@David: ...now you have one in your hot sticky hand, what do you think of them?
For th eprice ($2.50) they are brilliant -- not the best accuracy and certainly not a lot of precision -- but for something to slip in your back pocket or travelling toolkit - -just to be able to chesk "this and that" -- they are GREAT
@Max....now you have one in your hot sticky hand, what do you think of them? My feeling is - not top quality by any means, but good features in somethings so small, and adequate for a toolkit. Buy sa small cheap camera bag to keep it in, along with the original probes plus a set of alligator leads (AND a spare battery!) and you have something really useful.
@David: FYI -- Those QM-1502 multimeters you recommended from Jaycar came in -- I bought 11 at US$2.50 each (because they have a $25 minimum) -- I've got one in my travelling toolkit and I'm giving the rest away as "stocking stuffers"
@Salbayeng - was it the thin meter with a foldover case you got, or the Jaycar type one?
I had a super small (almost credit card size) meter I got from a Tandy but it also did not survive long. One problem with these meters is that the leads go straight into the meter and they will almost certainly fail there. The Jaycar one uses standard 4mm Banana plugs which I think is a plus.
Ok Seen these, one of the fun things to do on field trips is to compare your toolkit with your colleague's. So after the obligatory Mick Dundee quote "call that a knife" , discovered the guys from Canada had this neat leatherman knife, like you described, with the tiny bits , and proceeded to do a hard disk swap on a laptop with it.
My favourite is a tiny little knife from radio shack, that has excellent wire cutters and strippers as well as screwdrivers/knife etc. It fits on your keyring so you always have it with you. Sadly I leave it at home now to avoid getting it confiscated at airline check-ins.
I think different people do it different ways. It was new to me when I came over here. The way they play it in my wife's family is that everyone buys a single gift (they specify some maximum amount you can spend). They then draw numbers for who goes in which order.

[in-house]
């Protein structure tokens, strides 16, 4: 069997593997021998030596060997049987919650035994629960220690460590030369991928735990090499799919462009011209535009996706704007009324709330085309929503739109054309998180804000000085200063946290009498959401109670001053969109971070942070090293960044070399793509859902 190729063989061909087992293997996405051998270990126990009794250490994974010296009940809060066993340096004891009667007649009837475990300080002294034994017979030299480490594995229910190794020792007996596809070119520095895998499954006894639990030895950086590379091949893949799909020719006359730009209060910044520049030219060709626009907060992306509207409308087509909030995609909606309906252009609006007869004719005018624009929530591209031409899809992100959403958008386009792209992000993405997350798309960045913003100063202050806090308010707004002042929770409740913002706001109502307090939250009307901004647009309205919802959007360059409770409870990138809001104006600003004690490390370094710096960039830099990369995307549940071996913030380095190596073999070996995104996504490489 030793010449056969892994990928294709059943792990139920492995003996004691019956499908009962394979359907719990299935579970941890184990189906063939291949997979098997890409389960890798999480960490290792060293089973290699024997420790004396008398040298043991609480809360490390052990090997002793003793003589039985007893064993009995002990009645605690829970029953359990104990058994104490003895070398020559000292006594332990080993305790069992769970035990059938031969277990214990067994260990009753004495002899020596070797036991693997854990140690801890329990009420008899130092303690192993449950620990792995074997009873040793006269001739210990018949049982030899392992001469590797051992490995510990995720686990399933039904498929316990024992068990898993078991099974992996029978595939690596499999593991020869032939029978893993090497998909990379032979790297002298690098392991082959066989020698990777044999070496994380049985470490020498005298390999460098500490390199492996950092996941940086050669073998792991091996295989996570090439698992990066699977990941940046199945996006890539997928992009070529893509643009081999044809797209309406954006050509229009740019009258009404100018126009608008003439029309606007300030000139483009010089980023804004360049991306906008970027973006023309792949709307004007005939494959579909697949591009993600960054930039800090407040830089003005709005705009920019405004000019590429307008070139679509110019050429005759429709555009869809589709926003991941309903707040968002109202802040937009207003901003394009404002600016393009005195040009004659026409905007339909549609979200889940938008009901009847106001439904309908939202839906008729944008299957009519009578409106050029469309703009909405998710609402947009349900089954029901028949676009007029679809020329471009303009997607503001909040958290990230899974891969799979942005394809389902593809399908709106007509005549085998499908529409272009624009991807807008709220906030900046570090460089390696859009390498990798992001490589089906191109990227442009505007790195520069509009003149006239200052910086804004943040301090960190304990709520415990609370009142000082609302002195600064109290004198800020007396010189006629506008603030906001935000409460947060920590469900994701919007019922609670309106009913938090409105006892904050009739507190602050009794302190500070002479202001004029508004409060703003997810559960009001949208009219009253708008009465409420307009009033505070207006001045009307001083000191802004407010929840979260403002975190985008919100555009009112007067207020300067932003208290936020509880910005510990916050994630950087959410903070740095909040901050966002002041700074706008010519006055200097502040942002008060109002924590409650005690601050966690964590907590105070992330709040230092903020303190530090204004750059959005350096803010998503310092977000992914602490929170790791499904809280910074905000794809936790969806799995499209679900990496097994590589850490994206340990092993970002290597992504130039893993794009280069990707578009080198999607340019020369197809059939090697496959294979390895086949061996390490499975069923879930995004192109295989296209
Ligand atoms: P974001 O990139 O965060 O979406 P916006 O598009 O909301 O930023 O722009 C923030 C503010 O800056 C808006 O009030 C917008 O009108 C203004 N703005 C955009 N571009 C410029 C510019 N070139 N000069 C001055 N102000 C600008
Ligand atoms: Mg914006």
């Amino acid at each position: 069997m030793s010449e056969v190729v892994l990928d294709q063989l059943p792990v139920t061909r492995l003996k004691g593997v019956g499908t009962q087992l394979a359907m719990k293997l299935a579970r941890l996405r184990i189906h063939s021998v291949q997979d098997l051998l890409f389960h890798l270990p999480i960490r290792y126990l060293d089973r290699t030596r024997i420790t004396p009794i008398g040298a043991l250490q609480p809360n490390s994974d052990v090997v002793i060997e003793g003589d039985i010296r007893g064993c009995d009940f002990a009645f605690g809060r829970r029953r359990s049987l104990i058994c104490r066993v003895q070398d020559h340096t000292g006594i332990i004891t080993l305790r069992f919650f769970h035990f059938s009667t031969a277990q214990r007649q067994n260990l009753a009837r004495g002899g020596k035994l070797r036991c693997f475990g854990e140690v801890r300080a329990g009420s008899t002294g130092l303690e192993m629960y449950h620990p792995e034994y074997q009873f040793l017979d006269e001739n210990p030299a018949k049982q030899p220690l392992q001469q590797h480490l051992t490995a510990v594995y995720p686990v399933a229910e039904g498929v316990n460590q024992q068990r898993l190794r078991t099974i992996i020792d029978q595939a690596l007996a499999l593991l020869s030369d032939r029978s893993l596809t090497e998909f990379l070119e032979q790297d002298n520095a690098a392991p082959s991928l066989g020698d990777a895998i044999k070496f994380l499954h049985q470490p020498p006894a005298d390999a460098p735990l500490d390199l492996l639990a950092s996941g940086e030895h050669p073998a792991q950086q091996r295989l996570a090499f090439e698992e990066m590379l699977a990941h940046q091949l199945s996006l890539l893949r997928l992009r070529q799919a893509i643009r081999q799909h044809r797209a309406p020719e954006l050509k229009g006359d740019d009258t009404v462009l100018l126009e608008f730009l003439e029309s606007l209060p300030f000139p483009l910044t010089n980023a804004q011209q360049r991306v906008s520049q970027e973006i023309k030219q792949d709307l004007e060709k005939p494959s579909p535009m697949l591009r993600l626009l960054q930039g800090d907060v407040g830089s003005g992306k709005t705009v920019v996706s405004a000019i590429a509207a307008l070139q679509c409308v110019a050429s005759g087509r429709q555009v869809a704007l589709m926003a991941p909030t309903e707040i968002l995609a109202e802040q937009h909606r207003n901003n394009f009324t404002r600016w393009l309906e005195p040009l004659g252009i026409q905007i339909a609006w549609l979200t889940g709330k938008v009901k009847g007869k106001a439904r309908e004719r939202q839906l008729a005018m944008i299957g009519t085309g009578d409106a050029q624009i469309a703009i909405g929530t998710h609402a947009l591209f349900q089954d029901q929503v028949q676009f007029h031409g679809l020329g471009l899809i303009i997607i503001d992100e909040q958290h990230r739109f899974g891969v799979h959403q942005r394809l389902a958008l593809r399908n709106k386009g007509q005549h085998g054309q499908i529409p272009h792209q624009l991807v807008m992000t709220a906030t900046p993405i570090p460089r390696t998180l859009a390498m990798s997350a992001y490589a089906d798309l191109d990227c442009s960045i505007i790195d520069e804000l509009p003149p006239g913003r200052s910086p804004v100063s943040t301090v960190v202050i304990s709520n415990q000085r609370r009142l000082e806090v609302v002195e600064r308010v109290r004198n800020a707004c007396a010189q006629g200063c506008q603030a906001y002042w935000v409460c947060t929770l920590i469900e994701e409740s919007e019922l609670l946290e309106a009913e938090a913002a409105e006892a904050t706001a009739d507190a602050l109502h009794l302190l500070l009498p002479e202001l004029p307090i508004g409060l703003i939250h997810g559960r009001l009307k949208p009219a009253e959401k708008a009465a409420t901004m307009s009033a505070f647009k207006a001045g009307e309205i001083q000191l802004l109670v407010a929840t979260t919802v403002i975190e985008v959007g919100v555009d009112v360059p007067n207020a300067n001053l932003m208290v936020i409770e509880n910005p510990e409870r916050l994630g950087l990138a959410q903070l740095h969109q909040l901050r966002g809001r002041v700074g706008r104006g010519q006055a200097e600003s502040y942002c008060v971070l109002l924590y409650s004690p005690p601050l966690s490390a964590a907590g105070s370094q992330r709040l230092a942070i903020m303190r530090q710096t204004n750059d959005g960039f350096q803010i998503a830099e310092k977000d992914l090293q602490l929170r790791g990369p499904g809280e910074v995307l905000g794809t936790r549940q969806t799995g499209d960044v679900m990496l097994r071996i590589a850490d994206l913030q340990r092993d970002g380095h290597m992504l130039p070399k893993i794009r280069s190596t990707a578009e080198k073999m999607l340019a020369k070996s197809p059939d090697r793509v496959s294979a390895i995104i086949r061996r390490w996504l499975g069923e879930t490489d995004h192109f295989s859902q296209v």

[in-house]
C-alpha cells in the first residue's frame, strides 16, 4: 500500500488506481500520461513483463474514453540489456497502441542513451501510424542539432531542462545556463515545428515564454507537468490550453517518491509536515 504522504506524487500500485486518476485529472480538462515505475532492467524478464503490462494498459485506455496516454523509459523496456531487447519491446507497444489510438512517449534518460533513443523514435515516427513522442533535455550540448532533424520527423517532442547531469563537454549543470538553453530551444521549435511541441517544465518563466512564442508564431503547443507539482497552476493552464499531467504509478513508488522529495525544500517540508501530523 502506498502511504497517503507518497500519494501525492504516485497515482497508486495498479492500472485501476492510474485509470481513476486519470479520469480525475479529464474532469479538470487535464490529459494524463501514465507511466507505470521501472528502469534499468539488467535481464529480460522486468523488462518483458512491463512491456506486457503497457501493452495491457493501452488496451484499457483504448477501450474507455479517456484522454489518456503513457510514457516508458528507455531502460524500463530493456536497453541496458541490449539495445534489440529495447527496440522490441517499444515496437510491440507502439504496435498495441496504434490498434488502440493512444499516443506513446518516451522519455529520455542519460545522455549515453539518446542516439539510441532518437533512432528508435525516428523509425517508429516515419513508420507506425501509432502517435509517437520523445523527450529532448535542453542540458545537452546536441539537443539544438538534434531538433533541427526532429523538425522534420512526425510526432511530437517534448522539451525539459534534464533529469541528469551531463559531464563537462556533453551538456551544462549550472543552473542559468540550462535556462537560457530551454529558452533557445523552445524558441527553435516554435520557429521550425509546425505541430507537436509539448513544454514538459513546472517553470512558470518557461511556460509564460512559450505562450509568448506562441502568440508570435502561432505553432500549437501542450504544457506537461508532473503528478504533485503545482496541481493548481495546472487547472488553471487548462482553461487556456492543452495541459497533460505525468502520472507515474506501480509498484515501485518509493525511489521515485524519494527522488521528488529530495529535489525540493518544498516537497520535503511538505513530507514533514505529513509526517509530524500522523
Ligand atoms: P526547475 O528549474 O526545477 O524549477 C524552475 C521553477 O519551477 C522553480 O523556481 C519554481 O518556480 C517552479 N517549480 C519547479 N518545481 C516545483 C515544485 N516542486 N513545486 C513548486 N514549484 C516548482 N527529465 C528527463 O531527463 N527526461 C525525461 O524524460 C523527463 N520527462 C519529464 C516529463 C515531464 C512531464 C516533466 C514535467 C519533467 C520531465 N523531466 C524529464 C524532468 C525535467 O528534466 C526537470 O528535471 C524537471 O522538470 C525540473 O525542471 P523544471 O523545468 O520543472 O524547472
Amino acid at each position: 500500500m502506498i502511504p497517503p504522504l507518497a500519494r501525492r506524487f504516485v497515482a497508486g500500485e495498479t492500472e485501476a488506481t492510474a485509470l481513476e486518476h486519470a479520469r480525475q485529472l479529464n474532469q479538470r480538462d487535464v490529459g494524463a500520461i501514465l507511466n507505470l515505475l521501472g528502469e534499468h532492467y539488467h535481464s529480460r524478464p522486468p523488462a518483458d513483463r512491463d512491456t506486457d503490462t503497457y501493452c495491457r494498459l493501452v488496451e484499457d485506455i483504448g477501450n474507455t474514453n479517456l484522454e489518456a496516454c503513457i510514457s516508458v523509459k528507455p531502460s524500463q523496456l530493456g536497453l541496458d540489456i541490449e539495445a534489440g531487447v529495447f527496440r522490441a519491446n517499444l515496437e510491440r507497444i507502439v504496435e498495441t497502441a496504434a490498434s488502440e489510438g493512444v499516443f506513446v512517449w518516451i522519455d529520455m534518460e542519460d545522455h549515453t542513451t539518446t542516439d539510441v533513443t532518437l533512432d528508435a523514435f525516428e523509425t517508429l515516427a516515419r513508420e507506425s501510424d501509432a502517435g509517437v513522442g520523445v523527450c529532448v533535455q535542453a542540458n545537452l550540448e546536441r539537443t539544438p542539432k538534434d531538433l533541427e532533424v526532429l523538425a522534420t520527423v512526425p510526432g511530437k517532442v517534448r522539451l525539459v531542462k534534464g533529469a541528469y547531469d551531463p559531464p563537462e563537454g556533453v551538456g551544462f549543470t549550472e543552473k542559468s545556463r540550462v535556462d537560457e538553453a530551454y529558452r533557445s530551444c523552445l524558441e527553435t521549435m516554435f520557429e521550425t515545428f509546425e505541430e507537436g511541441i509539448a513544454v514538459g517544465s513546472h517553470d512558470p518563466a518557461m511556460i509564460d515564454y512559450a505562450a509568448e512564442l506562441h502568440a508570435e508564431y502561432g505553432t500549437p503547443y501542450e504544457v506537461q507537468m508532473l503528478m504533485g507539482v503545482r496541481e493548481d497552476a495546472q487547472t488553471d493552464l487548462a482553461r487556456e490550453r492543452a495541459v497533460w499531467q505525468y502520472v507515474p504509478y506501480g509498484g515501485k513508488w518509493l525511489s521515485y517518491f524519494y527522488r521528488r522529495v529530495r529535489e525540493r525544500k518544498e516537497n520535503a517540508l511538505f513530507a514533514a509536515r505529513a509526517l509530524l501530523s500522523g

All the presents are gift wrapped and on a table in the middle of the room. The first person chooses whatever gift they like the look of -- then unwrap it to see what it is.
The next person does the same -- additionally they can decide to keep their gift, or exchange it with the first person.
Similarly, subsequent people can keep their gifts or exchange them with any of the preceding gifts.
At the end of the day, each person only has to purchase a single gift and each person ends up with a single gift.
Personally, I find it to be a pain in the rear end, but that's family for you LOL
Calm down Karen :-) If it's what I think, in Aussie we call it "Secret Santa". People put their name and a VERY rough idea of what they want on a piece of paper, the papers are then put into a hat and everyone draws one. You then have to buy something for the person whose paper you drew. Is that it Max??
What are the engineering and design challenges in creating successful IoT devices? These devices are usually small, resource-constrained electronics designed to sense, collect, send, and/or interpret data. Some of the devices need to be smart enough to act upon data in real time, 24/7. Are the design challenges the same as with embedded systems, but with a little developer- and IT-skills added in? What do engineers need to know? Rick Merritt talks with two experts about the tools and best options for designing IoT devices in 2016. Specifically the guests will discuss sensors, security, and lessons from IoT deployments.